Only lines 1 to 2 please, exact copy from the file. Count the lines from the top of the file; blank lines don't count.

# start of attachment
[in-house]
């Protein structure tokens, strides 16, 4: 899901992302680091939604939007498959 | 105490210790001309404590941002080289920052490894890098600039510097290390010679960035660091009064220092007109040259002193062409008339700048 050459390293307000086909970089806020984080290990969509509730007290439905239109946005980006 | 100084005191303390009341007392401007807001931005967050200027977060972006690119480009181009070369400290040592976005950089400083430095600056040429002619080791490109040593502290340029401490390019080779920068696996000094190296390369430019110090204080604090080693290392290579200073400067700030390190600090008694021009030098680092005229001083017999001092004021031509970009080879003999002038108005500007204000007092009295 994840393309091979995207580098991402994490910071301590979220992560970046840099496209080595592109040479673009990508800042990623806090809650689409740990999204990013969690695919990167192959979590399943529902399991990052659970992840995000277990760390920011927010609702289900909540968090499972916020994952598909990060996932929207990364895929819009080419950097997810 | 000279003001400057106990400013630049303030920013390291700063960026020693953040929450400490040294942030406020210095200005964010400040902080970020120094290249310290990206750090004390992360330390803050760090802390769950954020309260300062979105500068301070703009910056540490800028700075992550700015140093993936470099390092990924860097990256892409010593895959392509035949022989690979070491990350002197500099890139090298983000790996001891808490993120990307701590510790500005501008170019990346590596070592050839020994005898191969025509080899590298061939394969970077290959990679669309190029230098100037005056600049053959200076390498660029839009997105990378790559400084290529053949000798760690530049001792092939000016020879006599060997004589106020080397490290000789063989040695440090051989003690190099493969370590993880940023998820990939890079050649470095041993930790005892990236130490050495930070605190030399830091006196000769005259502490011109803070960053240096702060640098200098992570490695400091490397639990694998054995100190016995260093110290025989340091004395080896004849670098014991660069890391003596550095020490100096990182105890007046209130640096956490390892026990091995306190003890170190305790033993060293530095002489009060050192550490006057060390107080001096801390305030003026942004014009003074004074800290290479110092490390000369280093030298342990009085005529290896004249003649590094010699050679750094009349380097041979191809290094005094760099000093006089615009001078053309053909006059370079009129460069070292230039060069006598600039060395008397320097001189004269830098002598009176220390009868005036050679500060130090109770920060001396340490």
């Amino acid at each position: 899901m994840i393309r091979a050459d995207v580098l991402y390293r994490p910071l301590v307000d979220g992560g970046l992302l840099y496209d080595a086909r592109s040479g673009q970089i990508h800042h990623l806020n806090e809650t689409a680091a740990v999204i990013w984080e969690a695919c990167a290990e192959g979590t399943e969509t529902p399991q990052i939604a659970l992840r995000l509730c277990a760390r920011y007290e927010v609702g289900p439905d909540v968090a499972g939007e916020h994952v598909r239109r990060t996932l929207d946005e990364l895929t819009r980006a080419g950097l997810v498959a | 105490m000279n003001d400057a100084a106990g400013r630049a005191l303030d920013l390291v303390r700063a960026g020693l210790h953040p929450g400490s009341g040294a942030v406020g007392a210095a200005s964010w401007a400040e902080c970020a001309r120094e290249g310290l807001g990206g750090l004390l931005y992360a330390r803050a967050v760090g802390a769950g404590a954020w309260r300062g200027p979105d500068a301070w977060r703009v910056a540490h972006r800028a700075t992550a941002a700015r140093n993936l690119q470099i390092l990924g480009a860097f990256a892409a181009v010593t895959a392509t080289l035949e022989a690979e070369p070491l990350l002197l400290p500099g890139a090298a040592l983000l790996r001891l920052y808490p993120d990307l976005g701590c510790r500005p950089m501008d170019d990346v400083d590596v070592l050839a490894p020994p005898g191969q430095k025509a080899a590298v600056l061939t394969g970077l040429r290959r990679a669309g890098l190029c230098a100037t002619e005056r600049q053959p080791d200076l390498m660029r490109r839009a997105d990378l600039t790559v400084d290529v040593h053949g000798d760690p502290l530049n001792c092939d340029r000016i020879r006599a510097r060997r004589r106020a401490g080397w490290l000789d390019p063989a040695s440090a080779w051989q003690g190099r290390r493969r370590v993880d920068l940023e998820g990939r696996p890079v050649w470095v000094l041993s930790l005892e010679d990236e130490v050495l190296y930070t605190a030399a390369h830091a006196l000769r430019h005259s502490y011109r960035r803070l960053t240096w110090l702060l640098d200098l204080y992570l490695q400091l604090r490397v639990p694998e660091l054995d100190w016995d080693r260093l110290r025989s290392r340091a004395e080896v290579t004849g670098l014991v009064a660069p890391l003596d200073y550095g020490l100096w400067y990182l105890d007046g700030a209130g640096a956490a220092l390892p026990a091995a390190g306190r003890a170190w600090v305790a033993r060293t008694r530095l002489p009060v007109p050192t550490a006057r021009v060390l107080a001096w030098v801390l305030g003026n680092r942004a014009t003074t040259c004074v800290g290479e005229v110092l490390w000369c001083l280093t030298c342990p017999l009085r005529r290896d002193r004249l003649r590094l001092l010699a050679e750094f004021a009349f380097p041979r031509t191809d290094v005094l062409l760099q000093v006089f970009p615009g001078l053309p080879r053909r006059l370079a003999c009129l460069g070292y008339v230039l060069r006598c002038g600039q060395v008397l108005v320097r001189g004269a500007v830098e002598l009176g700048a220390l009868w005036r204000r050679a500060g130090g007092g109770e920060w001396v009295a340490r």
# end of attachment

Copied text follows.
[in-house]
């Protein structure tokens, strides 16, 4: 899901992302680091939604939007498959 | 105490210790001309404590941002080289920052490894890098600039510097290390010679960035660091009064220092007109040259002193062409008339700048 050459390293307000086909970089806020984080290990969509509730007290439905239109946005980006 | 100084005191303390009341007392401007807001931005967050200027977060972006690119480009181009070369400290040592976005950089400083430095600056040429002619080791490109040593502290340029401490390019080779920068696996000094190296390369430019110090204080604090080693290392290579200073400067700030390190600090008694021009030098680092005229001083017999001092004021031509970009080879003999002038108005500007204000007092009295 994840393309091979995207580098991402994490910071301590979220992560970046840099496209080595592109040479673009990508800042990623806090809650689409740990999204990013969690695919990167192959979590399943529902399991990052659970992840995000277990760390920011927010609702289900909540968090499972916020994952598909990060996932929207990364895929819009080419950097997810 | 000279003001400057106990400013630049303030920013390291700063960026020693953040929450400490040294942030406020210095200005964010400040902080970020120094290249310290990206750090004390992360330390803050760090802390769950954020309260300062979105500068301070703009910056540490800028700075992550700015140093993936470099390092990924860097990256892409010593895959392509035949022989690979070491990350002197500099890139090298983000790996001891808490993120990307701590510790500005501008170019990346590596070592050839020994005898191969025509080899590298061939394969970077290959990679669309190029230098100037005056600049053959200076390498660029839009997105990378790559400084290529053949000798760690530049001792092939000016020879006599060997004589106020080397490290000789063989040695440090051989003690190099493969370590993880940023998820990939890079050649470095041993930790005892990236130490050495930070605190030399830091006196000769005259502490011109803070960053240096702060640098200098992570490695400091490397639990694998054995100190016995260093110290025989340091004395080896004849670098014991660069890391003596550095020490100096990182105890007046209130640096956490390892026990091995306190003890170190305790033993060293530095002489009060050192550490006057060390107080001096801390305030003026942004014009003074004074800290290479110092490390000369280093030298342990009085005529290896004249003649590094010699050679750094009349380097041979191809290094005094760099000093006089615009001078053309053909006059370079009129460069070292230039060069006598600039060395008397320097001189004269830098002598009176220390009868005036050679500060130090109770920060001396340490």